Trois femmes nues et buste d'homme, 1969, presents a scene of voyeuristic contemplation, which Pablo Picasso orchestrated with a formidable wealth of graphic styles. A man, his arms crossed over his torso, gazes intensely at a naked, seated woman, who responds to his regard with stoic complacency. In between them, another female presence is visible, thrust out from the obscurity of the background: she appears as a lesser reflection of the seated woman. On the far right, another figure, with her arms raised above her head, is rendered with the multiplied profiles and fluid body of Picasso's late paintings. Picasso's pencil has conjured the scene with resourceful variety: the bodies of the male and female figures in the foreground are defined through continuous, voluptuous lines, but Picasso's graphic language changes as it describes the two other female figures: one cut out from the dark background, the other assembled from a series of different profiles, eyes, hatchings and contours.
Precisely dated 18.1.69 II, Trois femmes nues et buste d'homme was the culmination of a series of eight drawings Picasso executed over a period of two consecutive days (Zervos, vol. 31, no. 10-15; 17-18), which included various depictions of encounters between bearded, musketeer-like men and naked women, at times under the watchful eye of an old procuress. The series seems to relate to the Tragicomedia de Calisto y Malibea (La Celestina), published in 1499 by Fernando de Rojas. The novel had fascinated Picasso since the very beginning of his career, when, in 1904, he painted La Celestina, now held in the Musée National Picasso in Paris. Just a few months before executing Trois femmes nues et buste d'homme, Picasso had returned to the novel once again, illustrating de Rojas work in a series of prints.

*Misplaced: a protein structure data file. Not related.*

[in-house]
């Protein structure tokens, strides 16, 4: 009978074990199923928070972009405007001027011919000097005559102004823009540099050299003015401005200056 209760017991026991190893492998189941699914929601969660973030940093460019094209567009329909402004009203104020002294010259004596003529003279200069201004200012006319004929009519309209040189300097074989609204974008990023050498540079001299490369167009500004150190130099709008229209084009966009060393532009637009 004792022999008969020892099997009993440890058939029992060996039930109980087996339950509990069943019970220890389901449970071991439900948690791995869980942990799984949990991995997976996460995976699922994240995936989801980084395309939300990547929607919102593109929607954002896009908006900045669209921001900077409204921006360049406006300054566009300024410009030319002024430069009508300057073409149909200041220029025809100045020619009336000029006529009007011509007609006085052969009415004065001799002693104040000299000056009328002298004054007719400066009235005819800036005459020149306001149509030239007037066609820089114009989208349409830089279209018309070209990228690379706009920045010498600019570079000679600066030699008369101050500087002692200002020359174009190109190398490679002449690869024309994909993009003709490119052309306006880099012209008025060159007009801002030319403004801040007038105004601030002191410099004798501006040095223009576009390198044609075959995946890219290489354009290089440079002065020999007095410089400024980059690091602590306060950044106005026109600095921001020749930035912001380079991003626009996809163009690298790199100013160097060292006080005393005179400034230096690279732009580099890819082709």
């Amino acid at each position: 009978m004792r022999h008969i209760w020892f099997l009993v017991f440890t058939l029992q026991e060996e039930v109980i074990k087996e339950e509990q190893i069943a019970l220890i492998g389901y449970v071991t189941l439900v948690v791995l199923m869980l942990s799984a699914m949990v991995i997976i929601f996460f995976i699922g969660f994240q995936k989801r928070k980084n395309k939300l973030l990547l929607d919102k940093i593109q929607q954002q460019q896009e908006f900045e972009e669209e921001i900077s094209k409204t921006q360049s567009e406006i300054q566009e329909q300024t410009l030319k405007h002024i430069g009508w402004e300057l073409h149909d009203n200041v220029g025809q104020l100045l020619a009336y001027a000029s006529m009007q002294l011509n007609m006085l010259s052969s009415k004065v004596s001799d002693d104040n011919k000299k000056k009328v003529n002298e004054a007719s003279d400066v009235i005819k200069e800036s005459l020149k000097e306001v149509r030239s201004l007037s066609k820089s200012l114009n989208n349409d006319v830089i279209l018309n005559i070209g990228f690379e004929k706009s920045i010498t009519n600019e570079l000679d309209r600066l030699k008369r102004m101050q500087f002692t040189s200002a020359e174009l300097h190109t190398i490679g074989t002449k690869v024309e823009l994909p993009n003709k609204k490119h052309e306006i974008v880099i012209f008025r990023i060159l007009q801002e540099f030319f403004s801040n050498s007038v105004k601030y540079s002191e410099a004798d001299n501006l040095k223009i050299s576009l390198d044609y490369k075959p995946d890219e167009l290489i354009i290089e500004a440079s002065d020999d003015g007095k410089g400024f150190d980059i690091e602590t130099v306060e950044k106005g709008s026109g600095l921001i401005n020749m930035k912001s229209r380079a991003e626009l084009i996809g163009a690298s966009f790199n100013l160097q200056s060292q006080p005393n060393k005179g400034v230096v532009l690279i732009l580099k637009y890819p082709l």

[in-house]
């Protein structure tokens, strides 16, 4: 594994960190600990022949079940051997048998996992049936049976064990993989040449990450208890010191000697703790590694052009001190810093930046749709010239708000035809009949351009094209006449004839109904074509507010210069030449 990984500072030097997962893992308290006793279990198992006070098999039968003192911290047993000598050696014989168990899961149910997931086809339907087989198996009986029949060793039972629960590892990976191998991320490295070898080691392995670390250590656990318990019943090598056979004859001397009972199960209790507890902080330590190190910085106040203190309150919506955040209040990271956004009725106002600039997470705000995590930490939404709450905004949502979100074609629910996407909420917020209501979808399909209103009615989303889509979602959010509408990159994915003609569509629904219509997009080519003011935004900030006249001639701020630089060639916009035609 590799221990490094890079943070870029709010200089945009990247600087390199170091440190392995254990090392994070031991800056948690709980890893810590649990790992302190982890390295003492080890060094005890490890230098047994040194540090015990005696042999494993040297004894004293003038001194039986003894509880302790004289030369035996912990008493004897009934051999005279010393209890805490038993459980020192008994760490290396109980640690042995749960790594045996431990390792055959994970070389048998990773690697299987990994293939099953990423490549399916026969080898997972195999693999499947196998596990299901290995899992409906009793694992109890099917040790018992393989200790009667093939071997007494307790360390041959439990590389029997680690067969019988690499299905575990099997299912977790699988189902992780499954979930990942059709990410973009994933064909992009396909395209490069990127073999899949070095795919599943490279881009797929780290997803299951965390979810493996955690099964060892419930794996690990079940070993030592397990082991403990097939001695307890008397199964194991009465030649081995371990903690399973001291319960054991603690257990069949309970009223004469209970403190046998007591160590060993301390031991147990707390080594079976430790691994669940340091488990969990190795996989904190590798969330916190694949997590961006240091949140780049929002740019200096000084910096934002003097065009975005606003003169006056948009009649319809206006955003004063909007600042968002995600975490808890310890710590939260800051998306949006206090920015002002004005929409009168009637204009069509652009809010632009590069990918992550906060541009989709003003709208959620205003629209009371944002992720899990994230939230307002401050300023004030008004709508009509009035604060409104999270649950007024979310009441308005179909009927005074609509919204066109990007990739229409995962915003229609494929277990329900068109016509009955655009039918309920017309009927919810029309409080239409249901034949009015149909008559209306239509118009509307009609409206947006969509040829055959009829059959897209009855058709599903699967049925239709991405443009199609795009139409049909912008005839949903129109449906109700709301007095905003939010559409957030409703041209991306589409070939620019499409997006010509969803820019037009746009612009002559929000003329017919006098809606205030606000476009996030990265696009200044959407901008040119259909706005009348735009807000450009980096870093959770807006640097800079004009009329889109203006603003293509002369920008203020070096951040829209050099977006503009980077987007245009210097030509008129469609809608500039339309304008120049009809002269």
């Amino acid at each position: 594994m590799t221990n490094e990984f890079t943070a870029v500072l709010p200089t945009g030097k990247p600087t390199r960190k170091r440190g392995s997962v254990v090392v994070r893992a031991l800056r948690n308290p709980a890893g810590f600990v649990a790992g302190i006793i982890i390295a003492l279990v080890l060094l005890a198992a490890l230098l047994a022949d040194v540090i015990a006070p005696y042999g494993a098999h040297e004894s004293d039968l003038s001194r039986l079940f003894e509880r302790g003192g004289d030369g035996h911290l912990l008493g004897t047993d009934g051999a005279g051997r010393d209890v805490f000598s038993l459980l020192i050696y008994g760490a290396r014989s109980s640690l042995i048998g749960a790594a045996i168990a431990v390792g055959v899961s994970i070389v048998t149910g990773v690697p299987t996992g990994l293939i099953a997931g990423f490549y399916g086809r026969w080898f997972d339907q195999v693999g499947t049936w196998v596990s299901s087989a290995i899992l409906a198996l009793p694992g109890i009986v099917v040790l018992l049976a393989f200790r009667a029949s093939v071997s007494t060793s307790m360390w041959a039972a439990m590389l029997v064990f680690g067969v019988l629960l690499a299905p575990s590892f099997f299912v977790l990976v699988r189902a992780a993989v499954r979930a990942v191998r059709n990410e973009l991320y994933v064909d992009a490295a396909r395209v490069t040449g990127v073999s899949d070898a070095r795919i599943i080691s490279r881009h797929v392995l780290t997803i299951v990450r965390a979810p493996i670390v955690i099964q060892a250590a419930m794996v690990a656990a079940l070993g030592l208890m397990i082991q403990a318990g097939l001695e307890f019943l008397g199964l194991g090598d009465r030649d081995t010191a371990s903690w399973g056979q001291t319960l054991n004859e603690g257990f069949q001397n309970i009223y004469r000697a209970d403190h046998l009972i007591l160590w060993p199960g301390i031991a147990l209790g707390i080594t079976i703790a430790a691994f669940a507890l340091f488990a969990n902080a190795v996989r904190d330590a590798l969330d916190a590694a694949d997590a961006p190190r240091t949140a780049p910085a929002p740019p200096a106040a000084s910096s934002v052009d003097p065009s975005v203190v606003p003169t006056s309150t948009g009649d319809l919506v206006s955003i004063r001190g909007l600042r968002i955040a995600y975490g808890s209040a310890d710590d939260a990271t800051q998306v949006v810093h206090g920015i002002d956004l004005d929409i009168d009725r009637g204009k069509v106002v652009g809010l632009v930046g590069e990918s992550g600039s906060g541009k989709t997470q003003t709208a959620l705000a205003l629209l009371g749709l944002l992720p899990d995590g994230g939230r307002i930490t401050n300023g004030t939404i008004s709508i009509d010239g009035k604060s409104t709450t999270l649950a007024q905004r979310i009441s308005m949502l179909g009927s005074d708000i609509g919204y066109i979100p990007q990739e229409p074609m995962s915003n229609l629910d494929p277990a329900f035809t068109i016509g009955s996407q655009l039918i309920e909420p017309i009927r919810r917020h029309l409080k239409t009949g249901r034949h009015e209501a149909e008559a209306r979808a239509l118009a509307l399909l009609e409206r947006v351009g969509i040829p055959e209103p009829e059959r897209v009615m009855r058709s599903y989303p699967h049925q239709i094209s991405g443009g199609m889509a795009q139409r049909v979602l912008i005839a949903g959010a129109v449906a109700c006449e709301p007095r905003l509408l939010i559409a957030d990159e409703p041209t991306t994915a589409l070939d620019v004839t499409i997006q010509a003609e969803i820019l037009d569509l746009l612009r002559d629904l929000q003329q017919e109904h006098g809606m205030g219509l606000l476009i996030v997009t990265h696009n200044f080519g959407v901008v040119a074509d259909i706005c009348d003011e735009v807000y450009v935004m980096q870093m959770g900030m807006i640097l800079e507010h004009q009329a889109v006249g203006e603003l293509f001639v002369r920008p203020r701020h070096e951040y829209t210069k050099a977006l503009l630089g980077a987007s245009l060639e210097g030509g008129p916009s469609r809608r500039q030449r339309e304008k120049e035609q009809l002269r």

Rather than literally portraying an episode of de Rojas novel, however, Trois femmes nues et buste d'homme only evokes the central idea of the novel: a gallant encounter secretly set in a brothel, under the watchful eyes of a close-knit group of people. The figures have developed freely through Picasso's pencil: although perhaps inspired by La Celestina, they are ultimately united into a new narrative, which is all the more enticing as it remains mysteriously ambiguous. The drawing, which presents a series of intriguing pentimenti, is an eclectic testimony to Picasso's draughtsmanship, propelled by instinct but controlled by an infallible graphic talent. Of the series, Trois femmes nues et buste d'homme is the only one that cannot be explained through a simple narrative: different contexts seem to have been superimposed, creating a hybrid yet highly suggestive image in a process that was at the core of Picasso's fluid, whimsical approach to drawing. Describing his late drawings, Picasso noted: "Of course, one never knows whats going to come out, but as soon as the drawing gets underway, a story or an idea is born. And thats it. Then the story grows, like theatre or life and the drawing is turned into other drawings, a real novel. Its great fun, believe me. At least, I enjoy myself no end inventing these stories, and I spend hour after hour while I draw, observing my creatures and thinking about the mad things theyre up to. Basically, its my way of writing fiction" (P. Picasso, quoted in R. Otero, Forever Picasso: An Intimate Look at His Last Years, trans. E. Kerrigan, New York, 1974, p. 170).